Dovetailed Boxes

These are a set of four dovetailed boxes that I made as part of an exercise in practising cutting dovetails by hand. I wanted to improve my consistency with hand-cut dovetails and making four boxes at the same time seemed like a good exercise. All four boxes were made without any power tools. The dovetails were cut using a Dozuki and my 3D printed dovetail saw guides.

As with all photos on this website, you can click on the images to see a bigger version.

The sides, base and lid of the first box are ash and an unknown reclaimed wood that may be teak. The lining is Cedar of Lebanon and the handle is another piece of the unknown wood. The handle was cut with a coping saw and then shaped with files and sandpaper. To hold the handle in place, I tapped a couple of panel pins into the handle and then cut them off so they were short. I then glued the handle to the lid; the pins help keep the handle in place while the glue dries and also add a little extra strength.

The sides of this box are ash and the unknown reclaimed wood. The lid, base and lining are poplar. On this box I cut deep marking gauge lines and left them in as a feature to see what it would look like. You can see this in the left-most image.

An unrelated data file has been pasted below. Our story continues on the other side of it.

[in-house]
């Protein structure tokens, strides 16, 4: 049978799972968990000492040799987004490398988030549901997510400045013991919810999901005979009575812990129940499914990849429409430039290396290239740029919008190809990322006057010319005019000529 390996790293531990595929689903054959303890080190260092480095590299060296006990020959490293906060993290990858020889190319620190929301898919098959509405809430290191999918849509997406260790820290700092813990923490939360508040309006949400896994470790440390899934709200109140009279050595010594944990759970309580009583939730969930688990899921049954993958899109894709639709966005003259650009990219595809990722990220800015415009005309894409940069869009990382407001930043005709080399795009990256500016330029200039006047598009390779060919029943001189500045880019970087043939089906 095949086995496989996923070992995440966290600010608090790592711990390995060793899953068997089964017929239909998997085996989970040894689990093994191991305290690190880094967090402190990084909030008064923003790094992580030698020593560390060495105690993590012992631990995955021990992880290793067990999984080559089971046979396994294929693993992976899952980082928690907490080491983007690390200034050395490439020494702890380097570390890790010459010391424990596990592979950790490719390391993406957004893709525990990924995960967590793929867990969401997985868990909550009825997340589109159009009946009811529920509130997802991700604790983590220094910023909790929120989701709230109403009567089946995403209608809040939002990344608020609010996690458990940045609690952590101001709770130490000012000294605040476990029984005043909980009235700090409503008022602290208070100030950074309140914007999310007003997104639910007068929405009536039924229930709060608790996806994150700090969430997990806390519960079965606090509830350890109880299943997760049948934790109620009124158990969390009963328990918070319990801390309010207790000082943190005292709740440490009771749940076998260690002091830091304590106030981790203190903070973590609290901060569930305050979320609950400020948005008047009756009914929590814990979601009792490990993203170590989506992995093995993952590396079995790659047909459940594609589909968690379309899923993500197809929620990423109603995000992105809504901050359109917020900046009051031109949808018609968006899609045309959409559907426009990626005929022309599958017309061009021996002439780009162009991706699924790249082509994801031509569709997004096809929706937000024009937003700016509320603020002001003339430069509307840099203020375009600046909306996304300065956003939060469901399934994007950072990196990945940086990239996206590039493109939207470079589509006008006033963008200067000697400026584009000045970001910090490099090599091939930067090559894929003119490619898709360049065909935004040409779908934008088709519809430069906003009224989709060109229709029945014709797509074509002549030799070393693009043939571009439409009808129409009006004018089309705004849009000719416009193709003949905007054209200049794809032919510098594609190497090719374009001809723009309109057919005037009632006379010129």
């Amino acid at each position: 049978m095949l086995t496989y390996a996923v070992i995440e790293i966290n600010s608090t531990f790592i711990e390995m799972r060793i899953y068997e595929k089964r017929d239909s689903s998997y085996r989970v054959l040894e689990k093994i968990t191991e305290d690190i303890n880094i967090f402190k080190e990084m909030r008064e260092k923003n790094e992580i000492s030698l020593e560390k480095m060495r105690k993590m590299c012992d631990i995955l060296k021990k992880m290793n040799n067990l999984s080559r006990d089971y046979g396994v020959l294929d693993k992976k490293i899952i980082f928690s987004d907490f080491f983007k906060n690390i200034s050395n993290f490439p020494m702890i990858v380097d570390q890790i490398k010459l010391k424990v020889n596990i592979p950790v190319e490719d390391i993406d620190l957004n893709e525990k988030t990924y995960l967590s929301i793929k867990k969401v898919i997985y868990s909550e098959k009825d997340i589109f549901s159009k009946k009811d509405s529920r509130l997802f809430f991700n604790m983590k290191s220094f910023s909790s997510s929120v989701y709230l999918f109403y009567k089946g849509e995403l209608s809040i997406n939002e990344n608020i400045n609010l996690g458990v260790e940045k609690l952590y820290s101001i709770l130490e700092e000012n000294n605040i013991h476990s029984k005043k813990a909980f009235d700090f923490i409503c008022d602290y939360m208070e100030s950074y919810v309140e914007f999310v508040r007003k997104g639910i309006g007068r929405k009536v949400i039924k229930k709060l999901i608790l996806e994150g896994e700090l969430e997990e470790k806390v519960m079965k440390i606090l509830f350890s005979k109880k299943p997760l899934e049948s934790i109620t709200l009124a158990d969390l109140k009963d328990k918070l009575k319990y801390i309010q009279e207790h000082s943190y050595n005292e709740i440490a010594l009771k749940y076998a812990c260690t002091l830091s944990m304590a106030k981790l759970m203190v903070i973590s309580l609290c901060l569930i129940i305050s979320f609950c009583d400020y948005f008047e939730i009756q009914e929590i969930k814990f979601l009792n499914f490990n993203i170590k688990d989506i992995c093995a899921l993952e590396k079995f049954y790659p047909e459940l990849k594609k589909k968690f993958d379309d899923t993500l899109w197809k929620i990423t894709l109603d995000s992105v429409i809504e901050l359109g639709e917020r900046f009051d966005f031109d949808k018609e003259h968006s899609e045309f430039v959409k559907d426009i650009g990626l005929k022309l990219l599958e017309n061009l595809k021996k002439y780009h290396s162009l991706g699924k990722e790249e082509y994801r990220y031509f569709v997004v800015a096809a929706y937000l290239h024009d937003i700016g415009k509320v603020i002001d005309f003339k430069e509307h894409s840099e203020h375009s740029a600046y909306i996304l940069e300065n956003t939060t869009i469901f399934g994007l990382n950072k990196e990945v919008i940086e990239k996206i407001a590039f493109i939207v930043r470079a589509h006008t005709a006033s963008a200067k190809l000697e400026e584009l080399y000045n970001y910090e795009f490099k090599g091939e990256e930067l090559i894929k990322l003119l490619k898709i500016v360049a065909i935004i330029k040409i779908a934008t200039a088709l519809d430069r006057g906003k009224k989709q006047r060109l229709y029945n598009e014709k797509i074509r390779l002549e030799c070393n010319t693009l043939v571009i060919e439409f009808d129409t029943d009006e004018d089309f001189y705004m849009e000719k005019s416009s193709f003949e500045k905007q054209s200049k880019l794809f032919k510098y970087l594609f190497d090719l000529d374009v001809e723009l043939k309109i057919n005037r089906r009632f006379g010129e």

The sides of this box are sweet chestnut and cherry. The lid, base and lining are the unknown reclaimed wood.

This box is a bit different to the others as it's the first box I've completed with a hinged lid. The sides are oak; the end pieces have been treated with an ebonising solution (steel wool dissolved in white vinegar). The result of ebonising the sides gave a finish that was more blue than black, although it darkened considerably once oiled. Having separated the lid from the box, the unstained oak was visible so I chose to cover that with some American Black Walnut, which was also used for the lining. I don't think I'll do much ebonising in future, especially for contrast situations. It's far too easy to remove the black finish when tidying up the dovetails.

The lid and the base are beech.

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